A change of climate

Director Dean Hewison (centre) with cast during rehearsals for Lungs at Circa. Photo / Brenna McGuinness
The cast and crew during rehearsals for Lungs at Circa. Photo / Brenna McGuinness
Dean Hewison. Photo / Brenna McGuinness
The cast and crew during rehearsals for Lungs at Circa. Photo / Brenna McGuinness
The cast and crew during rehearsals for Lungs at Circa. Photo / Brenna McGuinness
Lungs is a funny yet serious look at relationships in an age of climate change. Renee Liang talks to director Dean Hewison.


Lungs, a play by UK playwright Duncan Macmillan, has its Wellington premieres this week.  Featuring acting heavyweights Aidee Walker and Arthur Meek, it's a funny yet serious look at relationships in an age of climate change. Renee Liang talks to Dean Hewison about directing.

Why do you make theatre?

I love the immediacy of it - being able to be there to see and hear the audience react, and having that inform and sometimes alter the performance.  

What drew you to Lungs the first time you saw it?

The script is exceptional, and very original in the way it is structured. It is also extremely honest, funny, and relatable. One day I hope to write something as good as Lungs, but in the meantime it is a privilege to direct it. 

Directing a piece you wrote: some say don't do it, but you do it all the time.  What are the benefits? The pitfalls? How do you keep yourself honest and critical?

When I'm directing something I wrote, I know exactly what I meant when I wrote it. If the performers or crew don't understand something, at that stage I can change things around to clarify my intentions. I write dialogue and jokes knowing how I want them to sound when they're performed, and directing lets me see this through to the end. Having an outside eye can be useful to make sure that the message is coming across effectively, or the humour is working. 

This is the first time you've directed a piece you didn't write. What's different? What's scary?

With Lungs, we are constantly questioning whether we are on the right track with what the playwright intended. Duncan Macmillan has given no stage directions throughout the script, which takes massive leaps through time with no indication, so we're always interrogating the text to make sure we're getting it right.  

You've localised the script (with permission). Can you give some examples?

A couple of examples: Ikea became Briscoes, and crappy cafe coffee that tastes like dirt became coffee that costs $4.50 for a Long Black.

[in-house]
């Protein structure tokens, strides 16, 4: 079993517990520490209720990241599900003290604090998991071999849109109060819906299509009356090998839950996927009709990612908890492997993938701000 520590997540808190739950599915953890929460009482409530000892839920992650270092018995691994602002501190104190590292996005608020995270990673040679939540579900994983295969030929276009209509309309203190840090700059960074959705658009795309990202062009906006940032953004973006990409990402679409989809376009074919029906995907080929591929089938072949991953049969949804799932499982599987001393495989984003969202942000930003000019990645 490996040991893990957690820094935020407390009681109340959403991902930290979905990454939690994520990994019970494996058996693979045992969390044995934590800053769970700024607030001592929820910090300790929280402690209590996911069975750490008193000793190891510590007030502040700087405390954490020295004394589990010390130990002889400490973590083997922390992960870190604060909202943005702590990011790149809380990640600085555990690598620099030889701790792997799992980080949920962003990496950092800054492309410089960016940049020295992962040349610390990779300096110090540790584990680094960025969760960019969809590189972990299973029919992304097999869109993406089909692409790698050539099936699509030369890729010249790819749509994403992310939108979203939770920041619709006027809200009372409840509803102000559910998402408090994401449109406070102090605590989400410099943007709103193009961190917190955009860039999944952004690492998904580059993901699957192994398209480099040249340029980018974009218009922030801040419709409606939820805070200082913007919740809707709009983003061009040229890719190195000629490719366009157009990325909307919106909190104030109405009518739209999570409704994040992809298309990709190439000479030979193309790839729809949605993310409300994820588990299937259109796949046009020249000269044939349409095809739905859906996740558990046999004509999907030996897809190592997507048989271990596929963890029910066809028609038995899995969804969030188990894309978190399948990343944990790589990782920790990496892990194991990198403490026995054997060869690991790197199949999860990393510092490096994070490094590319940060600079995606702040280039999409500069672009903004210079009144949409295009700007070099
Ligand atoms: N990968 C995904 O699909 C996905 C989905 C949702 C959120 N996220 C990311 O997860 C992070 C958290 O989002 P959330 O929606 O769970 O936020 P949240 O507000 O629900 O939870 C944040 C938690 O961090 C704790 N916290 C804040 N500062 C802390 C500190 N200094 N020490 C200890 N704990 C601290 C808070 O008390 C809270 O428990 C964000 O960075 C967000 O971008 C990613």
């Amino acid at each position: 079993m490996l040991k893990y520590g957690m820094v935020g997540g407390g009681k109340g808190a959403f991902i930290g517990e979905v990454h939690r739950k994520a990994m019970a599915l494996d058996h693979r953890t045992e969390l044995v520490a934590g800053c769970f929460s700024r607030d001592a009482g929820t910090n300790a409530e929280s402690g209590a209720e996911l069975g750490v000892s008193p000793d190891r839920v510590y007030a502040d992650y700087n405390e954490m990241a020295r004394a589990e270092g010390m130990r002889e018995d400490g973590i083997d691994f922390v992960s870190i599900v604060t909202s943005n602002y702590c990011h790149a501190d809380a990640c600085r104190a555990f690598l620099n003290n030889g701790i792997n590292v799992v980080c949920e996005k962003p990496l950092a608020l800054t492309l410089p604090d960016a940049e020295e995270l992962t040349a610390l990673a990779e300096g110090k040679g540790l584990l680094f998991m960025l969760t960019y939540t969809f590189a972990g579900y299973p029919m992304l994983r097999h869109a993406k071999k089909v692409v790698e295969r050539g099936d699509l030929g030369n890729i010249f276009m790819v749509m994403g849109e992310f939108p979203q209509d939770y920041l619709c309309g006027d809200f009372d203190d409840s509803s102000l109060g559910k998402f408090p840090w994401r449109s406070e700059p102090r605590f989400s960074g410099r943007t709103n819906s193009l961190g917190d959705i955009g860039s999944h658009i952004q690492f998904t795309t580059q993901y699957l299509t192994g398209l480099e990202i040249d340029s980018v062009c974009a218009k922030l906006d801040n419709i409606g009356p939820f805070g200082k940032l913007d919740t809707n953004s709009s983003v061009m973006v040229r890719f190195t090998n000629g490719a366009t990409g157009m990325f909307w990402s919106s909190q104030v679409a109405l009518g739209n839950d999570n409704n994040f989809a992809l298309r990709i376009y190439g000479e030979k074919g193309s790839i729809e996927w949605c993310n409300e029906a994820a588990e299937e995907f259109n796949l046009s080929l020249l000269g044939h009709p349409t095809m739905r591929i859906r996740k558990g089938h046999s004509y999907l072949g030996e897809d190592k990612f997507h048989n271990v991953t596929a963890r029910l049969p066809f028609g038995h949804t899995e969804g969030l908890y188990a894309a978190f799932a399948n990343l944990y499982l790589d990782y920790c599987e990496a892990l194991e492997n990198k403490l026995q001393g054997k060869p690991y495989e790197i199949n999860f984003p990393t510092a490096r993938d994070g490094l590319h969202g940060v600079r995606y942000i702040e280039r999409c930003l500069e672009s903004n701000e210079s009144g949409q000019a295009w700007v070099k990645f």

The writer, Duncan Macmillan, states that no props, no set, no mime, and no lighting /sound be used to denote scene changes - in effect removing most of the magic tricks theatre uses. What's left?

Primarily the script, which is the best part about Lungs. To do it justice, you need two kick-ass actors who are willing to take the leap into the unknown with the director. The play is very raw and there's nowhere for them to hide up there on the stage. 

That's a pretty sweet acting team. How did you get them on board, and how are they coping with the script? What have been some of their discoveries?

I got Aidee involved a year ago, just to lock her in. There was never really any question about that role - Adrianne and I always had her down as our actress. Arthur read the script while we were shooting the On the Conditions and Possibilities of Hillary Clinton Taking Me as Her Young Lover comedy special, and it grabbed him as much as it grabbed us. The two of them felt like a good couple so we ran with it. We identified the biggest challenge as the number of lines they have to learn, and they're getting closer and closer to nailing it. They're finding new ways of unpacking the lines every day, which is exciting. 

You've also built a career as a film director - is making the leap between theatre and film easy?

They're two different things that I love to do, same with writing for film and theatre. They all tap into the same area of my brain, where I get to turn the stories in my head into things that other people can enjoy in one form or another. But the actual technical skills involved for each area are quite different, and I'm definitely still developing mine.

What are you working on next?

We're trying to encourage people to buy the Hillary Clinton comedy special before the election! I also have three feature films that I am in the early stages of writing and will be working with an old friend on a web-series that he's been mulling for a long time. My musical comedy Jingles is touring to Auckland next year, and I might see about doing another season of it in Wellington around the same time. I'm directing my friend Ben's Fringe NZ show DILF, which is a hilarious and jaw-droppingly honest summary of his marriage and how it is a miracle he hasn't destroyed it. Also we are releasing my short film Judgment Tavern online for free, so get on our Facebook page and watch it! 

Written by

Renee Liang

18 Oct 2016

Renee is a writer who is exploring many ways of telling stories, including plays, short stories, poetry (which she also performs), and cross-genre collaborations with composers, musicians, sculptors and filmmakers.

Body Double Production - Photo by Tabitha Arthur
Story / Performing Arts
Renee Liang reflects on some of the final offerings of the Auckland Arts Festival, along with the Festival’s future balancing delivery to audiences while nurturing the local arts ecosystem.